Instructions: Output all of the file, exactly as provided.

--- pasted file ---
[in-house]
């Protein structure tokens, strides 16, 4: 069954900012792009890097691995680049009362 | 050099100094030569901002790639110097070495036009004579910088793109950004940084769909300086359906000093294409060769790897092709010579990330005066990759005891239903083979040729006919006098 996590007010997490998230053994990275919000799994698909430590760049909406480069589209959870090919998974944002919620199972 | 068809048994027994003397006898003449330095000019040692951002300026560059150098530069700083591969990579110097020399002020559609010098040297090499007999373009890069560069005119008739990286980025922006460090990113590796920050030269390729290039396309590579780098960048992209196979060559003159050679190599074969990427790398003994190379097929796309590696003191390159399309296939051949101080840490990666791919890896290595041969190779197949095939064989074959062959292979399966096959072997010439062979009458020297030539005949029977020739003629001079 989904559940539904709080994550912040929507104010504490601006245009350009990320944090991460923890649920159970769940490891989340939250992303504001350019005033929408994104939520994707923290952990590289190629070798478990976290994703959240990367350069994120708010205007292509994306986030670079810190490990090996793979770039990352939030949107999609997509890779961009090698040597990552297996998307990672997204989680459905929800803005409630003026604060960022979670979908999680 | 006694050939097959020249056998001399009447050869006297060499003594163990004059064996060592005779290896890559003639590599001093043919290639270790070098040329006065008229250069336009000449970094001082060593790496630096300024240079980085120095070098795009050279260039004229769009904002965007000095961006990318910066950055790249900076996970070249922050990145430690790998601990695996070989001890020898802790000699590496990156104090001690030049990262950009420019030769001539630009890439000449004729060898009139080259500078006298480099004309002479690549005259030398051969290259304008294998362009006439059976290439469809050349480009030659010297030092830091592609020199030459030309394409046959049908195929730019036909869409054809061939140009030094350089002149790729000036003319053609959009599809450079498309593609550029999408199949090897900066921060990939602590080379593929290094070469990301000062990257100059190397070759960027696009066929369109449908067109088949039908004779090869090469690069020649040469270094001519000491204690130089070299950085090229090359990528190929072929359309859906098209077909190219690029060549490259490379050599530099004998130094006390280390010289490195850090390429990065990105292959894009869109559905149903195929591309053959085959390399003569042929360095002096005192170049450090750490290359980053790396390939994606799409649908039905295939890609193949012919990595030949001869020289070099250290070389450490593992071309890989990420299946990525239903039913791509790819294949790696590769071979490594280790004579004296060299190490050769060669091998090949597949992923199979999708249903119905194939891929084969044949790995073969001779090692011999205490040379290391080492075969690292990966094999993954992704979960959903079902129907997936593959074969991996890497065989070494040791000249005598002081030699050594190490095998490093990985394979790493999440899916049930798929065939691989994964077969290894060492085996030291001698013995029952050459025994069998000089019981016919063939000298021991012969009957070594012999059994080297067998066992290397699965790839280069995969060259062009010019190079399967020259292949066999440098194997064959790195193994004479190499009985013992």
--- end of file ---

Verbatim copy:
[in-house]
């Protein structure tokens, strides 16, 4: 069954900012792009890097691995680049009362 | 050099100094030569901002790639110097070495036009004579910088793109950004940084769909300086359906000093294409060769790897092709010579990330005066990759005891239903083979040729006919006098 996590007010997490998230053994990275919000799994698909430590760049909406480069589209959870090919998974944002919620199972 | 068809048994027994003397006898003449330095000019040692951002300026560059150098530069700083591969990579110097020399002020559609010098040297090499007999373009890069560069005119008739990286980025922006460090990113590796920050030269390729290039396309590579780098960048992209196979060559003159050679190599074969990427790398003994190379097929796309590696003191390159399309296939051949101080840490990666791919890896290595041969190779197949095939064989074959062959292979399966096959072997010439062979009458020297030539005949029977020739003629001079 989904559940539904709080994550912040929507104010504490601006245009350009990320944090991460923890649920159970769940490891989340939250992303504001350019005033929408994104939520994707923290952990590289190629070798478990976290994703959240990367350069994120708010205007292509994306986030670079810190490990090996793979770039990352939030949107999609997509890779961009090698040597990552297996998307990672997204989680459905929800803005409630003026604060960022979670979908999680 | 006694050939097959020249056998001399009447050869006297060499003594163990004059064996060592005779290896890559003639590599001093043919290639270790070098040329006065008229250069336009000449970094001082060593790496630096300024240079980085120095070098795009050279260039004229769009904002965007000095961006990318910066950055790249900076996970070249922050990145430690790998601990695996070989001890020898802790000699590496990156104090001690030049990262950009420019030769001539630009890439000449004729060898009139080259500078006298480099004309002479690549005259030398051969290259304008294998362009006439059976290439469809050349480009030659010297030092830091592609020199030459030309394409046959049908195929730019036909869409054809061939140009030094350089002149790729000036003319053609959009599809450079498309593609550029999408199949090897900066921060990939602590080379593929290094070469990301000062990257100059190397070759960027696009066929369109449908067109088949039908004779090869090469690069020649040469270094001519000491204690130089070299950085090229090359990528190929072929359309859906098209077909190219690029060549490259490379050599530099004998130094006390280390010289490195850090390429990065990105292959894009869109559905149903195929591309053959085959390399003569042929360095002096005192170049450090750490290359980053790396390939994606799409649908039905295939890609193949012919990595030949001869020289070099250290070389450490593992071309890989990420299946990525239903039913791509790819294949790696590769071979490594280790004579004296060299190490050769060669091998090949597949992923199979999708249903119905194939891929084969044949790995073969001779090692011999205490040379290391080492075969690292990966094999993954992704979960959903079902129907997936593959074969991996890497065989070494040791000249005598002081030699050594190490095998490093990985394979790493999440899916049930798929065939691989994964077969290894060492085996030291001698013995029952050459025994069998000089019981016919063939000298021991012969009957070594012999059994080297067998066992290397699965790839280069995969060259062009010019190079399967020259292949066999440098194997064959790195193994004479190499009985013992």